Yesterday, the Wisconsin Access to Justice Commission board held its quarterly meeting in beautiful Dreyfuss University Center on the campus of UW Stevens Point. The meeting had a full agenda of both substantive and administrative issues to address. What follows is a meeting summary prepared by Commission staff (draft minutes will be uploaded to the About page soon).
On the substantive front, there was wide-ranging discussion of the Commission’s purpose, the scope of its responsibilities and the Commission’s capacity to address the difficult issues raised by trying to expand access to justice in the civil legal system for low income Wisconsin residents. This is the beginning of what will undoubtedly be extensive and continuing discussion about the Commission’s role and priorities. It is an important discussion to have. Some encouraging themes emerged.
- First, the Commission’s charge is quite broad. The breadth of its responsibilities are reflected in its founding documents. The mission from the Wisconsin Supreme Court was to “develop and encourage means of expanding access to the civil justice system for unrepresented low income Wisconsin residents.” Additional support for broad action and advocacy can be found in the State Bar’s State Bar Petition asking the court to create the Commission. That petition was in turn based on the recommendations in the Bridging the Justice Gap report and the ABA Principles.
- Second, the Commission’s efforts in one area should not exclude or impair progress in other areas. The Commission can move forward on multiple fronts but must take coordinated action that recognizes the limits of the organization’s resources.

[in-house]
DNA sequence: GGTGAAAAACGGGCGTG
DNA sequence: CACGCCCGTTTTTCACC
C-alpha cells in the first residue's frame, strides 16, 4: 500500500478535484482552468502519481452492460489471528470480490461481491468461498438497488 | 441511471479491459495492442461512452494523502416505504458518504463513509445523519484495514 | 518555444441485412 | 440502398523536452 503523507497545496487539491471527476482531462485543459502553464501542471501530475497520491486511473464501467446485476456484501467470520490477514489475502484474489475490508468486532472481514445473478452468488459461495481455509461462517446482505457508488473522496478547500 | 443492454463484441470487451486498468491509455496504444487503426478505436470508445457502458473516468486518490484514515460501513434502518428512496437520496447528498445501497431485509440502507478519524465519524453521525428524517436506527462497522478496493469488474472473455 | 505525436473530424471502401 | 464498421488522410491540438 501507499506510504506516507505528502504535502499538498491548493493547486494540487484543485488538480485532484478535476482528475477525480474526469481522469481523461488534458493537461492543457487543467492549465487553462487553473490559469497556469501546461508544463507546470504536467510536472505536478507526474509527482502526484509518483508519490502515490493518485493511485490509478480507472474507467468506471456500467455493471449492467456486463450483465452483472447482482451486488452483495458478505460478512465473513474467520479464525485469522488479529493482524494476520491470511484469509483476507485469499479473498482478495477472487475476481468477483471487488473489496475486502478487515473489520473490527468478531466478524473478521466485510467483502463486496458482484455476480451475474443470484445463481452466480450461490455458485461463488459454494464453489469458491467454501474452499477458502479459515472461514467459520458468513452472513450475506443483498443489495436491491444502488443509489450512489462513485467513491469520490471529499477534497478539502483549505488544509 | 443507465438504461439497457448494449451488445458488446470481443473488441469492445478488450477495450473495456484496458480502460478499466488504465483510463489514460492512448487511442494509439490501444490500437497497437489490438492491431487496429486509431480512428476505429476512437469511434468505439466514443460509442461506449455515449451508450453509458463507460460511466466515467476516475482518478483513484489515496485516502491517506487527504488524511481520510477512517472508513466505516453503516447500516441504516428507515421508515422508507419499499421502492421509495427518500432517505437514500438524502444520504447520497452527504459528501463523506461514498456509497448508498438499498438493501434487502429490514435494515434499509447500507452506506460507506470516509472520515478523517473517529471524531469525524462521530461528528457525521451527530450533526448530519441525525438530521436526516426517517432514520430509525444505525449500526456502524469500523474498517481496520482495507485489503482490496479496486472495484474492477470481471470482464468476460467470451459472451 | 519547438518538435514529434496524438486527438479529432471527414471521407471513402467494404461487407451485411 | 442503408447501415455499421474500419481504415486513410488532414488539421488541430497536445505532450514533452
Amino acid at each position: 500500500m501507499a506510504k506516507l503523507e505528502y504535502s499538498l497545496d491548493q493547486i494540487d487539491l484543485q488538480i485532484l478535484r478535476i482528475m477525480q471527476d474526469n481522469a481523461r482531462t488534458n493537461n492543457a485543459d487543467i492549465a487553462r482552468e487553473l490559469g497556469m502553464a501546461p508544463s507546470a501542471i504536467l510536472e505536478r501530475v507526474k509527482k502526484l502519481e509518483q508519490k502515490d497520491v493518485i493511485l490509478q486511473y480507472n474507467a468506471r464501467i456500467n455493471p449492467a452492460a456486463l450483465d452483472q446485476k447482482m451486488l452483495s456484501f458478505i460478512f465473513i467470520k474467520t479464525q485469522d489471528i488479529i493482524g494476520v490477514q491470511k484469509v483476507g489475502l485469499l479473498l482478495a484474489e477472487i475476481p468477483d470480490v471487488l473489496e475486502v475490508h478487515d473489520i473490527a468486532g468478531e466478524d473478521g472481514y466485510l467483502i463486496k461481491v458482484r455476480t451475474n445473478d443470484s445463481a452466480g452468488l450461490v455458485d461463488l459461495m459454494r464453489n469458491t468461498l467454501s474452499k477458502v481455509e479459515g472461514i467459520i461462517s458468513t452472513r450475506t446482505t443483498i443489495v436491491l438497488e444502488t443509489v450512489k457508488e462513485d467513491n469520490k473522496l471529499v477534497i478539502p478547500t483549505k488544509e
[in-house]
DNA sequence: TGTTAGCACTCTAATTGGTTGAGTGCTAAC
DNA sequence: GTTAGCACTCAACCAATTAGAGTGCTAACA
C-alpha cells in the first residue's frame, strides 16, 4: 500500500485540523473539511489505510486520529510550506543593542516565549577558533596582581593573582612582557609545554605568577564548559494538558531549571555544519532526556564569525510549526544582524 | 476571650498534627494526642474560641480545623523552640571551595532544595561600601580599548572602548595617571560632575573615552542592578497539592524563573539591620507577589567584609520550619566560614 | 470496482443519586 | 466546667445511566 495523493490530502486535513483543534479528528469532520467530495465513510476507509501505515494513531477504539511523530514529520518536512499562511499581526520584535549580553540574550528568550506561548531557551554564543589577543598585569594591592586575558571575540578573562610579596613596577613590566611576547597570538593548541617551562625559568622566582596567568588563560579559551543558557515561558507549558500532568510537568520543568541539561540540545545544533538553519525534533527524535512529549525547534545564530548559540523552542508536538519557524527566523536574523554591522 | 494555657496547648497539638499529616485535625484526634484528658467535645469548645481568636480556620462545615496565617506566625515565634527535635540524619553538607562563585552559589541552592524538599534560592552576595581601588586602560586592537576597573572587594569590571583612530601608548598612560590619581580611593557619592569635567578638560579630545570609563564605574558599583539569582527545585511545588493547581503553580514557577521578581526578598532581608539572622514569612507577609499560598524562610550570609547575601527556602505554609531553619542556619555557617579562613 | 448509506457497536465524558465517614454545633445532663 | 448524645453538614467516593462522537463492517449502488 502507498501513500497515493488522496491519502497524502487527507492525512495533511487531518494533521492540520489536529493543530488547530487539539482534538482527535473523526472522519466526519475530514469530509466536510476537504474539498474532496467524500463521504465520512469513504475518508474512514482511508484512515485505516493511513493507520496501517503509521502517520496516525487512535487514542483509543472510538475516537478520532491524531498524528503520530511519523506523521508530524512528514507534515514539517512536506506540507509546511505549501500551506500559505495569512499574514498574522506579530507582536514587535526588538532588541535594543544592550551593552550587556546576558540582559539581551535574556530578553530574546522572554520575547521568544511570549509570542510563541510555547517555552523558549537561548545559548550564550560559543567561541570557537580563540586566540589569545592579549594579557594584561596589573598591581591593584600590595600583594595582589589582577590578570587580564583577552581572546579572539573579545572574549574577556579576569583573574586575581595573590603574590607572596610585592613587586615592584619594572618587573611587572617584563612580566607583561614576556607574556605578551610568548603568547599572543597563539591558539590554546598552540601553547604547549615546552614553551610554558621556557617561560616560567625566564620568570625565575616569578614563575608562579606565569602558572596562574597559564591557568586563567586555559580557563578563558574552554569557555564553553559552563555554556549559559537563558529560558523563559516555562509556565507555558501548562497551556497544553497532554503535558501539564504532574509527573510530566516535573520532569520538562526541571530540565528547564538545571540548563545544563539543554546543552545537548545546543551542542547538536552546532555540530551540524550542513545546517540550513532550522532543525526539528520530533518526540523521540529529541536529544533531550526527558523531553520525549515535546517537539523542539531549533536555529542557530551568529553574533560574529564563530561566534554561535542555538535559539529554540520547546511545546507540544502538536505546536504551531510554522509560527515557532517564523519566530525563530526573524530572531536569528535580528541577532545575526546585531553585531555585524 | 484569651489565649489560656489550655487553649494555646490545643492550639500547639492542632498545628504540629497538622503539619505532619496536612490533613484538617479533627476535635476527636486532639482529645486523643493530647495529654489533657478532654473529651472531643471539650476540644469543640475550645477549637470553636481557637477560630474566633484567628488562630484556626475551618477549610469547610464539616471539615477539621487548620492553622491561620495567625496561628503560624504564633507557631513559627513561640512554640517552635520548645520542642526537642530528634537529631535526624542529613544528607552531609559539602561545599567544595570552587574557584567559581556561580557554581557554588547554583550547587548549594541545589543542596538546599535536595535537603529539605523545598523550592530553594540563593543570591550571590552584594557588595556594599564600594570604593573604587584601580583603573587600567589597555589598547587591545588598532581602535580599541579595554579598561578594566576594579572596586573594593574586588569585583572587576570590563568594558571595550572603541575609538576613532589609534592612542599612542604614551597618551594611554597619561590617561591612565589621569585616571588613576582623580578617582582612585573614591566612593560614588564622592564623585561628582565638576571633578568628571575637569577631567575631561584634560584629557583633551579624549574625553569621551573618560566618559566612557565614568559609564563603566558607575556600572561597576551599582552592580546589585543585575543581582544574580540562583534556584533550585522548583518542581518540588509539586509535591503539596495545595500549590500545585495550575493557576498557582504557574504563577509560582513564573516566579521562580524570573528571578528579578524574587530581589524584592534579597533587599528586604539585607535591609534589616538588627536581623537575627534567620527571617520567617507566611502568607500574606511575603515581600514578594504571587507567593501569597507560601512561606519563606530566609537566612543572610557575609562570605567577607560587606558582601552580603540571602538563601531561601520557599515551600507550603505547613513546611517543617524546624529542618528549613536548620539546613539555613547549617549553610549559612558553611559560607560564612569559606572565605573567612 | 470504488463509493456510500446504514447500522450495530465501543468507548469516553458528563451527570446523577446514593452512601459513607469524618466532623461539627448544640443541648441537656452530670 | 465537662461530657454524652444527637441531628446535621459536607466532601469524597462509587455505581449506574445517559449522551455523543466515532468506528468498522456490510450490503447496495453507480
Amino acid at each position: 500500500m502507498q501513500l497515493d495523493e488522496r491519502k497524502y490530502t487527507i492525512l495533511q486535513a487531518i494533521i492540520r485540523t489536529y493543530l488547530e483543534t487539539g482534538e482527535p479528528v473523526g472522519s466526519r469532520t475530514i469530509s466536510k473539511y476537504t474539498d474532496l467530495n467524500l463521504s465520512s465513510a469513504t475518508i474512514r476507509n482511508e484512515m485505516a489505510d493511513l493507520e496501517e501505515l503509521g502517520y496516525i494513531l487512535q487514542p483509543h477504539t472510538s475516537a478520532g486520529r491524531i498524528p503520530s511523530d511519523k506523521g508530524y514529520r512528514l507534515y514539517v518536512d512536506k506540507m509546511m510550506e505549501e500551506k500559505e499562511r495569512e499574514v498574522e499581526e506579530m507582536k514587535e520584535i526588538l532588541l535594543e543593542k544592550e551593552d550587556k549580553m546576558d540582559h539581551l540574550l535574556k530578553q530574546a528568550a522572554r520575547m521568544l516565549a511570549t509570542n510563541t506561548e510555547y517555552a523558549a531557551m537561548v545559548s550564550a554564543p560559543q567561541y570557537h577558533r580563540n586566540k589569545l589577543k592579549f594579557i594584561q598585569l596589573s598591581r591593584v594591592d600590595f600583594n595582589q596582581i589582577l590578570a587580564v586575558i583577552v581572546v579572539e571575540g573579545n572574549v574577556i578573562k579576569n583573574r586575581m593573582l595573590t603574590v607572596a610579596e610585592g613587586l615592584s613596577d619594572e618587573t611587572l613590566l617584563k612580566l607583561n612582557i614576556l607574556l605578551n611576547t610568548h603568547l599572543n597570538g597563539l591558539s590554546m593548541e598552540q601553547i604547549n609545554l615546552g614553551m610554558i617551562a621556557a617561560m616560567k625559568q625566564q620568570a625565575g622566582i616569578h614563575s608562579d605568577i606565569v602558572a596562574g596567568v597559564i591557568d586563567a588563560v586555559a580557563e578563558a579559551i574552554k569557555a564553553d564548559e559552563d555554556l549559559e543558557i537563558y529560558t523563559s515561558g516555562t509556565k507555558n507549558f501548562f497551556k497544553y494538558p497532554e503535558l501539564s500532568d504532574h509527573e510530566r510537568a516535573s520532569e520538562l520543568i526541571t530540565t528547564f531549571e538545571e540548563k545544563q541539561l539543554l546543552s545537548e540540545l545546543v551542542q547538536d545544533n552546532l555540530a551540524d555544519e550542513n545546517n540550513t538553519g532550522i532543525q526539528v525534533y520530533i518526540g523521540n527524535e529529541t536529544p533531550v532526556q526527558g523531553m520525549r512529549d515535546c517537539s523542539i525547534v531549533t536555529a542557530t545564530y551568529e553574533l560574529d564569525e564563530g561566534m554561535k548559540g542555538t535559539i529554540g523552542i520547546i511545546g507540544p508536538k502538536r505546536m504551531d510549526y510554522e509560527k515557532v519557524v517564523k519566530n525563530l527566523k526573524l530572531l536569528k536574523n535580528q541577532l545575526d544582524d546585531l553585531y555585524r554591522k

- Third, innovation in how services (broadly construed) are delivered is possible and important. While there is very little under the Sun that is truly new, we live in an age where we are surrounded by daily reminders that innovation has the power to improve the lives of people and that creativity unleashed or encouraged can yield positive results.
- Fourth, the board will need to set some priorities for itself as a board, for its committees and perhaps for others. There is risk in trying to do too much (and too little) but a problem this complicated and important can and should be attacked on more than one front simultaneously.
The other substantive development of the meeting was the adoption of a proposed Committee Structure. Much of the heavy lifting to accomplish the goals set by the board will be done initially in these committees. People who are not members of the Board will be encouraged to seek membership on committees where they can contribute their expertise to the Commission’s success (we’re working on the process for requesting committee appointments). These initial committees will be responsible for developing and implementing strategies in the areas of public education, the delivery of civil legal services to the poor, courts/tribunals as well as research and resource development. The choice of committees proposed to the board and their general responsibilities were drawn from similar access to justice entities in other states, including California, Minnesota, South Dakota and Washington. There will be some additional refinements to the committee responsibilities and each will be given certain priority areas for their work. It’s a small but very significant step forward for the Commission
Other actions at the board meeting included creating an Executive Committee and a Finance Committee as well as adopting Reimbursement Policy. All board members and staff were also reminded of the Commission’s previously approved Conflict of Interest Policy. The board also heard an overview of the Wisconsin Judicare program from retired Judge C.A. Richards and Executive Director Rosemary Elbert.
Draft minutes from the meeting will be posted soon.